Reds have no answers for Syndergaard

Reds have no answers for Syndergaard

NEW YORK -- Given how impressive Jacob deGrom has been, and the weekly soap opera surrounding Matt Harvey, and the fact that Steven Matz will soon enter the building, Noah Syndergaard -- not so long ago the center of attention, an uber-prospect worth watching -- has recently shifted into the shadows.

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Not Friday. On a night that saw the Mets eke out two runs on just two hits, stealing a 2-1 win from the Reds at Citi Field on a bases-loaded walk, Syndergaard starred in his best outing as a pro. His eight innings were a career high, he walked no one for the first time in four starts and he did it all on 89 pitches.

Had it not been for Mets manager Terry Collins' desire to play things safe in a one-run game, sending his nigh-untouchable closer out for the ninth, Syndergaard might have even emerged with his first complete game.

Syndergaard's strong start

"You couldn't have told me we had a 22-year-old kid out there today," Collins said. "He pitched an outstanding game."

Only once did Syndergaard crack for a run, on a Chris Dominguez RBI groundout in the second. In his ninth career start, the rookie retired 10 straight from the third through sixth innings, throwing first-pitch strikes to nine of them. One of his few real bits of trouble surfaced in the eighth, when Dominguez hit a leadoff single and Dilson Herrera bobbled a routine double-play ball, allowing the potential tying run to move into scoring position with one out.

Syndergaard responded with six straight fastballs -- all either 97 or 98 mph -- to induce a groundout and an inning-ending popup.

"I just had to bear down, get back on the mound, and trust my defense 110 percent to make plays behind me," Syndergaard said. "I just got back on the mound and forgot about it."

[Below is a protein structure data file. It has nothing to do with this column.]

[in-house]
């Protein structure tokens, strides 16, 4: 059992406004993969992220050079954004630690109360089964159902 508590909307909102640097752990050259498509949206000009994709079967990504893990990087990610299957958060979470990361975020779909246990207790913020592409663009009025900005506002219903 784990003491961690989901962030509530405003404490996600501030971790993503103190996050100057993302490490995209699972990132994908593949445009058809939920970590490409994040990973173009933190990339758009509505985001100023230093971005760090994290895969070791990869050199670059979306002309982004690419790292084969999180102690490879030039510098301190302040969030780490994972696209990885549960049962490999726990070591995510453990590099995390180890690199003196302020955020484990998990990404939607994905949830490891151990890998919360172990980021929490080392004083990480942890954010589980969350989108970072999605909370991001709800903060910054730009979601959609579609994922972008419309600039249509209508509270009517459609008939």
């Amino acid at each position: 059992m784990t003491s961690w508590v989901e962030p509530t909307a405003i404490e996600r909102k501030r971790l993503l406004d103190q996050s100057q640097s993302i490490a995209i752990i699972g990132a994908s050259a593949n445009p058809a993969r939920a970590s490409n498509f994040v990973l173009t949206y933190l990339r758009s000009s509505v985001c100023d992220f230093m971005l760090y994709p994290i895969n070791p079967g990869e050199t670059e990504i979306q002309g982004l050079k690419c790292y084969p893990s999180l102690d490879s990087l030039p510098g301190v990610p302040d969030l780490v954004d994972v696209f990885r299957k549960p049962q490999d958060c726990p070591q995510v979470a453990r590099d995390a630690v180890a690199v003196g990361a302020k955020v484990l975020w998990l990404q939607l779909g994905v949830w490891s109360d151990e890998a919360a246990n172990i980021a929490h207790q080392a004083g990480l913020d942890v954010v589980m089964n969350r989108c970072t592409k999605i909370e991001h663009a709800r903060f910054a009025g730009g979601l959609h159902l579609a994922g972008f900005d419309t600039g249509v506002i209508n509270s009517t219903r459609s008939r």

The rookie also admitted that he also "wanted to get out there pretty badly" in the ninth, with only the 89 pitches to his name. But he did not vocalize that to Collins, who had two motivations for holding back the right-hander: He wanted to shave an inning off Syndergaard's carefully scrutinized season total, and -- more importantly -- wanted to hand the reins of a one-run game to closer Jeurys Familia, with the heart of Cincinnati's lineup set to bat.

Syndergaard's great-aunt

Familia went 1-2-3 in the ninth, locking down Syndergaard's third career win.

"That's an exciting presence in a starting rotation there, just from a size and velocity perspective," Reds manager Bryan Price said. "More impressive than anything was how he attacked the strike zone. He went after our lineup with good, located quality fastballs and breaking balls. He threw enough offspeed stuff to keep us off balance, and had to contend with 96-98 mph. He pitched a real good ballgame."

Price's team will see two more impressive pitchers this weekend in Harvey and Matz, one of them established and one making his debut. Combine them with Syndergaard and three others, and the Mets feel they have the makings of a six-man rotation that -- as on Friday -- can pick up their flagging offense more often than not.

"My ultimate goal is to be able to pitch in October," Syndergaard said, explaining why he approves of the six-man cycle. "And part of November as well."

Anthony DiComo is a reporter for MLB.com. Follow him on Twitter @AnthonyDiComo and Facebook, and listen to his podcast. This story was not subject to the approval of Major League Baseball or its clubs.